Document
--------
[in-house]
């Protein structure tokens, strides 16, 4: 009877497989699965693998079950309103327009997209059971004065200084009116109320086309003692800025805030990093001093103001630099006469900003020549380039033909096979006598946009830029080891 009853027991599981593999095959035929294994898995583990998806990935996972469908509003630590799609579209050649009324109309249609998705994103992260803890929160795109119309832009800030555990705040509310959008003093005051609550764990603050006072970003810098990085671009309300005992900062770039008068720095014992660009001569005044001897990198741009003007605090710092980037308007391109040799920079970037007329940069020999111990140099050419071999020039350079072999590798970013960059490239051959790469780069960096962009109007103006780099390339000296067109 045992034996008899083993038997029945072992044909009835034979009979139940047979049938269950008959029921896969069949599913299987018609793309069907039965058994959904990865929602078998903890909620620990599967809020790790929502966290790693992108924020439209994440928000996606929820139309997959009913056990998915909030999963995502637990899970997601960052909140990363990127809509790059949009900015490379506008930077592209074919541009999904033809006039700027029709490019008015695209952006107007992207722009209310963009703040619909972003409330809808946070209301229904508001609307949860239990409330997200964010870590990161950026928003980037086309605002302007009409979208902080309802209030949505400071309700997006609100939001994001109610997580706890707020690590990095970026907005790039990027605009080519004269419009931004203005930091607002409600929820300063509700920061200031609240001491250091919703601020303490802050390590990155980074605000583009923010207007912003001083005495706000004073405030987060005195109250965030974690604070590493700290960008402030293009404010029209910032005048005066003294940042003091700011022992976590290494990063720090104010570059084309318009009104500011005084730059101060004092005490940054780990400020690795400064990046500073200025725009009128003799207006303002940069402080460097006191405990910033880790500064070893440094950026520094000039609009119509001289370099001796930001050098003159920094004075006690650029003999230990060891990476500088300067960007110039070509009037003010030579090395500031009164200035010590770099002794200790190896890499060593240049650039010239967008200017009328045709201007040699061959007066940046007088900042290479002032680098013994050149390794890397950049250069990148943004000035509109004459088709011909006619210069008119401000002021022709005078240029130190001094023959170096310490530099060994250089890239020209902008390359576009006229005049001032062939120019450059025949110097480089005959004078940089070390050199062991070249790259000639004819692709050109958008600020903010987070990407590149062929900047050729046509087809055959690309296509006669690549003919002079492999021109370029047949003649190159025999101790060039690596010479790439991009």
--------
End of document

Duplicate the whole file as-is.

[in-house]
């Protein structure tokens, strides 16, 4: 009877497989699965693998079950309103327009997209059971004065200084009116109320086309003692800025805030990093001093103001630099006469900003020549380039033909096979006598946009830029080891 009853027991599981593999095959035929294994898995583990998806990935996972469908509003630590799609579209050649009324109309249609998705994103992260803890929160795109119309832009800030555990705040509310959008003093005051609550764990603050006072970003810098990085671009309300005992900062770039008068720095014992660009001569005044001897990198741009003007605090710092980037308007391109040799920079970037007329940069020999111990140099050419071999020039350079072999590798970013960059490239051959790469780069960096962009109007103006780099390339000296067109 045992034996008899083993038997029945072992044909009835034979009979139940047979049938269950008959029921896969069949599913299987018609793309069907039965058994959904990865929602078998903890909620620990599967809020790790929502966290790693992108924020439209994440928000996606929820139309997959009913056990998915909030999963995502637990899970997601960052909140990363990127809509790059949009900015490379506008930077592209074919541009999904033809006039700027029709490019008015695209952006107007992207722009209310963009703040619909972003409330809808946070209301229904508001609307949860239990409330997200964010870590990161950026928003980037086309605002302007009409979208902080309802209030949505400071309700997006609100939001994001109610997580706890707020690590990095970026907005790039990027605009080519004269419009931004203005930091607002409600929820300063509700920061200031609240001491250091919703601020303490802050390590990155980074605000583009923010207007912003001083005495706000004073405030987060005195109250965030974690604070590493700290960008402030293009404010029209910032005048005066003294940042003091700011022992976590290494990063720090104010570059084309318009009104500011005084730059101060004092005490940054780990400020690795400064990046500073200025725009009128003799207006303002940069402080460097006191405990910033880790500064070893440094950026520094000039609009119509001289370099001796930001050098003159920094004075006690650029003999230990060891990476500088300067960007110039070509009037003010030579090395500031009164200035010590770099002794200790190896890499060593240049650039010239967008200017009328045709201007040699061959007066940046007088900042290479002032680098013994050149390794890397950049250069990148943004000035509109004459088709011909006619210069008119401000002021022709005078240029130190001094023959170096310490530099060994250089890239020209902008390359576009006229005049001032062939120019450059025949110097480089005959004078940089070390050199062991070249790259000639004819692709050109958008600020903010987070990407590149062929900047050729046509087809055959690309296509006669690549003919002079492999021109370029047949003649190159025999101790060039690596010479790439991009």